In the long lifespan of retail, e-commerce is still a relatively new development.
Yet despite the first online order only being placed less than 30 years ago, it accounts for an increasing share of business overall.
Within the last few weeks, the Office for National Statistics (ONS) has reported that e-commerce orders now make up just over one-quarter (26.5 per cent) of total retail sales in the UK, one of the world’s more mature online markets.
Ireland may have a smaller population but its rate of growth is outpacing even its near neighbour.
The Republic’s latest data has shown yet another monthly rise.
To give you an idea of what that means in currency terms, one estimate put the total value of goods bought online by Irish shoppers last year at €7.4 billion (£6.45 billion).
Yet placing an order is just one part of the consumer experience. It means nothing if the goods which are purchased do not end up with the individuals who have bought them.
That was underlined by a series of recent news articles regarding an apparent upsurge in the theft of parcels delivered to homes across the UK.
The London Times revealed that there had been a near 300 per cent increase in such offences between 2019 and last year.
In some cases, it suggested, criminals were tailing couriers on home delivery rounds and stealing packages once they had been dropped off.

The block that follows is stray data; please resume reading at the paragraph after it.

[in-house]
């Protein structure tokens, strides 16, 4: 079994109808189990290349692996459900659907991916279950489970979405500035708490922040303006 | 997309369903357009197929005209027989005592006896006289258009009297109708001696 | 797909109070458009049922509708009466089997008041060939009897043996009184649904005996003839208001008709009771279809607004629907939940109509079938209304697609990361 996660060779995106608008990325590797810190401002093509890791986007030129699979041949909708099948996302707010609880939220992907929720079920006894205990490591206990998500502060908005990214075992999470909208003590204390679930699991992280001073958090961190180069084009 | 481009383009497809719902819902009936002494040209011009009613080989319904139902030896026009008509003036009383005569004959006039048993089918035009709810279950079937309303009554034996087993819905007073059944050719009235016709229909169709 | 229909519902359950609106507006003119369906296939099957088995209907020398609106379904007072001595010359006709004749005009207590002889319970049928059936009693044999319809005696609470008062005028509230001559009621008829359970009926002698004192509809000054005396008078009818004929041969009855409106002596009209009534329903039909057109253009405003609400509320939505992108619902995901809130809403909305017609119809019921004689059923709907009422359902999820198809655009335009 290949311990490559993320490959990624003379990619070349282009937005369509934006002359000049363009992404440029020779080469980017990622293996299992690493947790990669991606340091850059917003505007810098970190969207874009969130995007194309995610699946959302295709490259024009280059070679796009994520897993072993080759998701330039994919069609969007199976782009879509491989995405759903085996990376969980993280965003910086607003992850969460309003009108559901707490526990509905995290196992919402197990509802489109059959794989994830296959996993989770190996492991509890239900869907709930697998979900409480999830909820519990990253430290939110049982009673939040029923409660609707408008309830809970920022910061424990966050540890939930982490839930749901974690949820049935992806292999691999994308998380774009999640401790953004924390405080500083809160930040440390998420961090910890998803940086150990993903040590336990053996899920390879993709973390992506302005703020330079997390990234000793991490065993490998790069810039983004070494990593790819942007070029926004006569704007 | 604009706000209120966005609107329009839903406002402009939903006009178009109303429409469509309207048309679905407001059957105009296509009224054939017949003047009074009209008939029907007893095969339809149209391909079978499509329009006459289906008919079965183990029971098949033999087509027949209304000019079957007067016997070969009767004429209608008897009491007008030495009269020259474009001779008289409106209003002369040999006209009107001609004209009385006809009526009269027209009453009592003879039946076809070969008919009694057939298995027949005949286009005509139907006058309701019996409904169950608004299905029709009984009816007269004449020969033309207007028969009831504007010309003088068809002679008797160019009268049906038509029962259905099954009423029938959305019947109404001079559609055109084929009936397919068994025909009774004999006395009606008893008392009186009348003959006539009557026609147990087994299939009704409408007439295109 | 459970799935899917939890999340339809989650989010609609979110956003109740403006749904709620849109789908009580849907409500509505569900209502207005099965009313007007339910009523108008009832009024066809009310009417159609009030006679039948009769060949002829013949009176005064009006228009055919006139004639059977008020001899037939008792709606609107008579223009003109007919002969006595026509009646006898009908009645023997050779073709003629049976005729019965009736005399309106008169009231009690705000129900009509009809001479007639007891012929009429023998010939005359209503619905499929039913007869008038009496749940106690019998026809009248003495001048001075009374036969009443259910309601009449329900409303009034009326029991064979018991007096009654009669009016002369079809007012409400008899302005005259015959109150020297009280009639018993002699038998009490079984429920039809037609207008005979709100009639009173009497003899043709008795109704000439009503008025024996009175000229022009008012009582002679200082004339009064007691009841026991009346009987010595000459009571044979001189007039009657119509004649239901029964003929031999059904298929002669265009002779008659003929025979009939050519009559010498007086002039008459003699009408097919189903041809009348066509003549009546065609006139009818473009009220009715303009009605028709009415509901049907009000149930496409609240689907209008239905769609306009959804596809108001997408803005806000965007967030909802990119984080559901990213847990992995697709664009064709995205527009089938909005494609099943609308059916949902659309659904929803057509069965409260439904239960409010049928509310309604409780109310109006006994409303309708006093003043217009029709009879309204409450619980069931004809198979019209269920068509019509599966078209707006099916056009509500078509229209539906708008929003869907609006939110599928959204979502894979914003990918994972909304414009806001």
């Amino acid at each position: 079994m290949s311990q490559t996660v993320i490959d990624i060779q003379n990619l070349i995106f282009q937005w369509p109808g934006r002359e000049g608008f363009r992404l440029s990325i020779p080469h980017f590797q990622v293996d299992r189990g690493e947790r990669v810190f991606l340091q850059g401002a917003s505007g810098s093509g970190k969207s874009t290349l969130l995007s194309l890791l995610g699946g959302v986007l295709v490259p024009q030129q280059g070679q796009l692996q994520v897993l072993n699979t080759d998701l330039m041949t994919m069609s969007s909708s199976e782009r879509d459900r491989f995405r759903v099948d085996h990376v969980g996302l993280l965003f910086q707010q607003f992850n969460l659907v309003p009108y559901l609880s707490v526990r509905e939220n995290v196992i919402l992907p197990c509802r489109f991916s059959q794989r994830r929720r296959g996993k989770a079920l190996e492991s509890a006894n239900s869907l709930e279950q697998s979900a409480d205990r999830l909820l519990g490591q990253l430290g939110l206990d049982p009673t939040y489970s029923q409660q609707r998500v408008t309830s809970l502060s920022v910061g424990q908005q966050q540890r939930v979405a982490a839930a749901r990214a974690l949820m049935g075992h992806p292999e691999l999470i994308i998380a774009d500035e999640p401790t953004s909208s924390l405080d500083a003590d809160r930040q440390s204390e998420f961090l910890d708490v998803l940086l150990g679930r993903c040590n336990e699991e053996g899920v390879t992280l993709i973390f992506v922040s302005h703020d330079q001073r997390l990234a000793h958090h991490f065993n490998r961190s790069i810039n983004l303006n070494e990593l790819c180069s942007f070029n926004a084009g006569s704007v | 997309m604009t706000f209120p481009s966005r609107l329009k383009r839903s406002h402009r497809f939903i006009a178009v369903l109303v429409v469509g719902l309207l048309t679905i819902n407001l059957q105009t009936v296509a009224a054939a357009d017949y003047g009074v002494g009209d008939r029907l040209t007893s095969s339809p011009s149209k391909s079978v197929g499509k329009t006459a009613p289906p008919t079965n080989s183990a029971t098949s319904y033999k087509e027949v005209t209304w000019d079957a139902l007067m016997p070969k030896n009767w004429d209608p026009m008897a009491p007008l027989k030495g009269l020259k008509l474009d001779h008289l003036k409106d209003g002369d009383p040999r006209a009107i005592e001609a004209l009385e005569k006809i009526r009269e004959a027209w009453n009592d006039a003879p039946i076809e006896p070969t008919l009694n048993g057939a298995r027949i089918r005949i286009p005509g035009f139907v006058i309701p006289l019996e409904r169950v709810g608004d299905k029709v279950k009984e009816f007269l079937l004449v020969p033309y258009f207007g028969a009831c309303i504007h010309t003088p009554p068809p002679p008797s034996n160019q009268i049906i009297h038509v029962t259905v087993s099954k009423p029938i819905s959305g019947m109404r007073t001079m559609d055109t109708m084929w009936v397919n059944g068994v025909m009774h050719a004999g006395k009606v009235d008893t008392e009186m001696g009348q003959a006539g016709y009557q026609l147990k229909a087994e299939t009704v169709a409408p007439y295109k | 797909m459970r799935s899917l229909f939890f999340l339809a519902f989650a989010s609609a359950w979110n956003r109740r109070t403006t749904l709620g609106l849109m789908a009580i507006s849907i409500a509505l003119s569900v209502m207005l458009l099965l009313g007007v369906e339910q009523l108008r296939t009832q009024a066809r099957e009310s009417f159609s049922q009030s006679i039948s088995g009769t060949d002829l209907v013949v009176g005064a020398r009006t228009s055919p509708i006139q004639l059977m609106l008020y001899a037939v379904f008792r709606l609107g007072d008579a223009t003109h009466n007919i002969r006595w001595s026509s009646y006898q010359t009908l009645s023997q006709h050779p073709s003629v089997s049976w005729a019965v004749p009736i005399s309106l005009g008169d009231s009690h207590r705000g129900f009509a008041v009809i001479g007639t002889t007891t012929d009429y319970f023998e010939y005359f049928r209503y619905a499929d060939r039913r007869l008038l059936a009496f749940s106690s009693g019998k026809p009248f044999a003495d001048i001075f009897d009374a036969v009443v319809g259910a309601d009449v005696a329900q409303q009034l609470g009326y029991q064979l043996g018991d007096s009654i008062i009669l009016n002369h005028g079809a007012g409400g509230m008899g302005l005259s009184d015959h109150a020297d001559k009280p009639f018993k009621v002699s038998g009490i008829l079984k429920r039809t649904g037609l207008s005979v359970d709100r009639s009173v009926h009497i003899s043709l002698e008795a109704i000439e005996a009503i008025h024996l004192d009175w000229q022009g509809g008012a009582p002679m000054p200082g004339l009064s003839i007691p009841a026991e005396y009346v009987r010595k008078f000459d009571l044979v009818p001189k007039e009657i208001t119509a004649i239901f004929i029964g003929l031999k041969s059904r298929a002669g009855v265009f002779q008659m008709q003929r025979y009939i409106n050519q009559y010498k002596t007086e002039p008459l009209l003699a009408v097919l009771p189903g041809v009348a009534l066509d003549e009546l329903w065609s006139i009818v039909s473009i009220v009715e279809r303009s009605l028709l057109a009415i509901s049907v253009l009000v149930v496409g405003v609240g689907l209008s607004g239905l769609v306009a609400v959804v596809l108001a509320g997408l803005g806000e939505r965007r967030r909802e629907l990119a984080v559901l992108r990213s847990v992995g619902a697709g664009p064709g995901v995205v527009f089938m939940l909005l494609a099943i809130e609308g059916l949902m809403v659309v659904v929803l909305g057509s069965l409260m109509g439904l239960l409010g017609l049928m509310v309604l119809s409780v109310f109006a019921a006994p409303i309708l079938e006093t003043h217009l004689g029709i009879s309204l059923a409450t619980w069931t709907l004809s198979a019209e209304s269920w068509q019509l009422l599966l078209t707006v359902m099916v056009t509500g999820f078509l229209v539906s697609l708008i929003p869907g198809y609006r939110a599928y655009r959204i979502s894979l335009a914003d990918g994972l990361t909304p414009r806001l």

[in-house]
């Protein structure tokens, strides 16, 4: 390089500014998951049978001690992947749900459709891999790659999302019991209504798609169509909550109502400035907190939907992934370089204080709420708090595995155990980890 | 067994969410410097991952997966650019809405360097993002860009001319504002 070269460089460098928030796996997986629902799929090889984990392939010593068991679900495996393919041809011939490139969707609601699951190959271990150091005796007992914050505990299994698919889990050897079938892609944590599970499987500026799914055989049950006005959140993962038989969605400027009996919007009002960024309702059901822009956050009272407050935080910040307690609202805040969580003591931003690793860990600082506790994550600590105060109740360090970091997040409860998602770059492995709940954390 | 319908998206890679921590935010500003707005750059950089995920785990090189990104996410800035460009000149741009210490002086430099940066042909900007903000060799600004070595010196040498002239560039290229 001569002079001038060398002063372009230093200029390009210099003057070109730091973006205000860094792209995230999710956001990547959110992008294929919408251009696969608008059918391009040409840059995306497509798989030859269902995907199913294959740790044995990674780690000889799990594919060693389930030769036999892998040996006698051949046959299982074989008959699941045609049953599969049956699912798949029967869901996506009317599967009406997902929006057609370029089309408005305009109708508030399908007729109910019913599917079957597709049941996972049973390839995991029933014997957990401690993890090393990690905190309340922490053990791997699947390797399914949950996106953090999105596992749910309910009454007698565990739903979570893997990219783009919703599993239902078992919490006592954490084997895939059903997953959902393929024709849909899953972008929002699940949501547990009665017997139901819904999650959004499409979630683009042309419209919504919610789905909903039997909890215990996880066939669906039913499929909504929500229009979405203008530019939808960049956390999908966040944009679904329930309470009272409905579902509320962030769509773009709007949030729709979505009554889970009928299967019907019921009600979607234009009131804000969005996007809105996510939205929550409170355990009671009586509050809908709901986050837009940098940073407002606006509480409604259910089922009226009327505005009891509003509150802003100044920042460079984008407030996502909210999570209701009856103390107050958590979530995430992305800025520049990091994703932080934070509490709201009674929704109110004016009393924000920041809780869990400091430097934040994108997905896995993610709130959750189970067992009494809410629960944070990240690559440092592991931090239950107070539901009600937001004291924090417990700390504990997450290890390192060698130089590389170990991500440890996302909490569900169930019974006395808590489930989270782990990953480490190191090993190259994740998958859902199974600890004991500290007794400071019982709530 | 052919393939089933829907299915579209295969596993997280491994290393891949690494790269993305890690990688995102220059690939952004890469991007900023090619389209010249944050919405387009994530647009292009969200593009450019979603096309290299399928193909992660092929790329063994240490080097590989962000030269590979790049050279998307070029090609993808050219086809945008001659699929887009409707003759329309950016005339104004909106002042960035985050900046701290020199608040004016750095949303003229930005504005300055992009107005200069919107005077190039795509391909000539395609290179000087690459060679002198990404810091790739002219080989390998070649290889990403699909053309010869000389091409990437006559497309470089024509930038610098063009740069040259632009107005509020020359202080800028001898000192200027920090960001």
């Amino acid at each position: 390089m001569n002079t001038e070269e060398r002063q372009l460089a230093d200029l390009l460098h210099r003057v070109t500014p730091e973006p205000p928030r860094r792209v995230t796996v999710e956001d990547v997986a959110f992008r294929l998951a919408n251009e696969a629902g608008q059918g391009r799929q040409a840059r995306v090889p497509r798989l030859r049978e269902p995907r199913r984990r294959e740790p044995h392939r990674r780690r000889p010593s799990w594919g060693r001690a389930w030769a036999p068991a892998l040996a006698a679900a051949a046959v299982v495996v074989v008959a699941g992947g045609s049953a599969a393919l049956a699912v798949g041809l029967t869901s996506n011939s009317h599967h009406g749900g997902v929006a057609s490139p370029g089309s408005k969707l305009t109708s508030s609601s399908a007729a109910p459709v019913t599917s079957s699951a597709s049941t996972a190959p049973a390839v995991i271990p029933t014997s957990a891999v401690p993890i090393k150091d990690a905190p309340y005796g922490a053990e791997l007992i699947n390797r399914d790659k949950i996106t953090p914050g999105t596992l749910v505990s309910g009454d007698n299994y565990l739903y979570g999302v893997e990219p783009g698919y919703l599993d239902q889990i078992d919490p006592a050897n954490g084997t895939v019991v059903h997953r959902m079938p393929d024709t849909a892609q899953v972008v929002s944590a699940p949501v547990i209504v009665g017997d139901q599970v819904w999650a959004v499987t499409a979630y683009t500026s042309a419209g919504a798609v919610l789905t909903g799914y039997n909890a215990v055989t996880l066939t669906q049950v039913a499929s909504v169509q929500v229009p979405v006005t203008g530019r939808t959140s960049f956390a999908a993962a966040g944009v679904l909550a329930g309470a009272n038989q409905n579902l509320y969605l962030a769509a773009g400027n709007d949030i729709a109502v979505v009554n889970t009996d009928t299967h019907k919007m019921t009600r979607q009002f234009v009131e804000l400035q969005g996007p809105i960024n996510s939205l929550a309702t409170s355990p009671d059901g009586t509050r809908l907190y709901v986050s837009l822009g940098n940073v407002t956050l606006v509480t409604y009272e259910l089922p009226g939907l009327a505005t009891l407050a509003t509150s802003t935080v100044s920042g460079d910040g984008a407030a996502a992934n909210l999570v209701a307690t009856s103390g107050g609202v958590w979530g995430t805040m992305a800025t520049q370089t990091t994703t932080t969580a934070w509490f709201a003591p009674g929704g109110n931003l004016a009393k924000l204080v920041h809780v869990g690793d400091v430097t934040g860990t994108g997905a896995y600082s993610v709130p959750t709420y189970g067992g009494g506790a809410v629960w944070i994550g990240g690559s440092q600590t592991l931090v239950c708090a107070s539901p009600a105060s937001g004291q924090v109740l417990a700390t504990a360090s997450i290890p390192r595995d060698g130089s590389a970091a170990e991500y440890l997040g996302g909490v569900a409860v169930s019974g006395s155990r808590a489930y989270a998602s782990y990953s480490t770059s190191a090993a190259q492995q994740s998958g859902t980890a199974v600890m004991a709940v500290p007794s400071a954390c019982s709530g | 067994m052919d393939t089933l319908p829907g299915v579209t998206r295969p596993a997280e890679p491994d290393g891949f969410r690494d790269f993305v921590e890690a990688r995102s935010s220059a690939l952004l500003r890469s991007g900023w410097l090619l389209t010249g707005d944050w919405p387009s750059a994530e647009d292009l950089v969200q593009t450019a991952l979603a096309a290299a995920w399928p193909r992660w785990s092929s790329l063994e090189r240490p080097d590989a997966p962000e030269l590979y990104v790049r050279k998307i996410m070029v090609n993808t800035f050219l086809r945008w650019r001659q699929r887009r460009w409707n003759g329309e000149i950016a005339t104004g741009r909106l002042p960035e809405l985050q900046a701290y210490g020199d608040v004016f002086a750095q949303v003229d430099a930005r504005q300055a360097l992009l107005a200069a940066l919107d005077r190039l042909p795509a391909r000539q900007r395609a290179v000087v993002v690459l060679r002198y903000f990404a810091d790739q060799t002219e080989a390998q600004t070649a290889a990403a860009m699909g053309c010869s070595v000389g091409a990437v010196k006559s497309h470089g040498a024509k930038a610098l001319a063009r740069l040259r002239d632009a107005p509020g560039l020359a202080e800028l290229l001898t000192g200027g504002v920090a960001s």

As the British Retail Consortium (BRC) has pointed out, it is just one aspect of the crime wave being confronted by brands both big and small.
Its latest annual survey found that more than eight million thefts were reported by shops in 2022.
The problem is something which we have been alive to for some time.
In fact, COLL-8 identified doorstep theft – or ‘parcel piracy’, as it has become known by law enforcement, retailers and their logstics partners in Ireland and the UK – as an issue in the Republic two years ago.
We remarked on how such incidents had noticeably begun to increase once people began to return to offices after working from home during the pandemic, leading to warnings by Irish police in Dublin, Cork and Limerick.
Our observations coincided with research by Citizens Advice which concluded that more than 5.5 million people had seen parcels lost or stolen in the previous year.
Concerns about the possibility of online deliveries being taken has certainly been one reason why consumers are opting for PUDO [Pick-Up, Drop-Off] platforms like our award- winning drop2shop network.
In addition to giving shoppers a simple, paperless system which allows them to collect or return their e-commerce purchases from the same convenience stores used by more than one million across Ireland on a daily basis to do their grocery shopping, drop2shop avoids the potential of those purchases being left unattended outside their homes after delivery.
It is also relied on by some of the biggest brands around.
Consumers just have to choose drop2shop at their favoured retailer’s online checkout and then nominate the most convenient location from a network of 500 premises across Ireland operating under the country’s most popular convenience chains, including Spar, Mace, Londis and XL.
drop2shop is favoured by a growing number of shoppers because of how effective it has quickly proven itself to be.
However, it also offers one other crucial benefit which doorstep deliveries in their absence do not: peace of mind.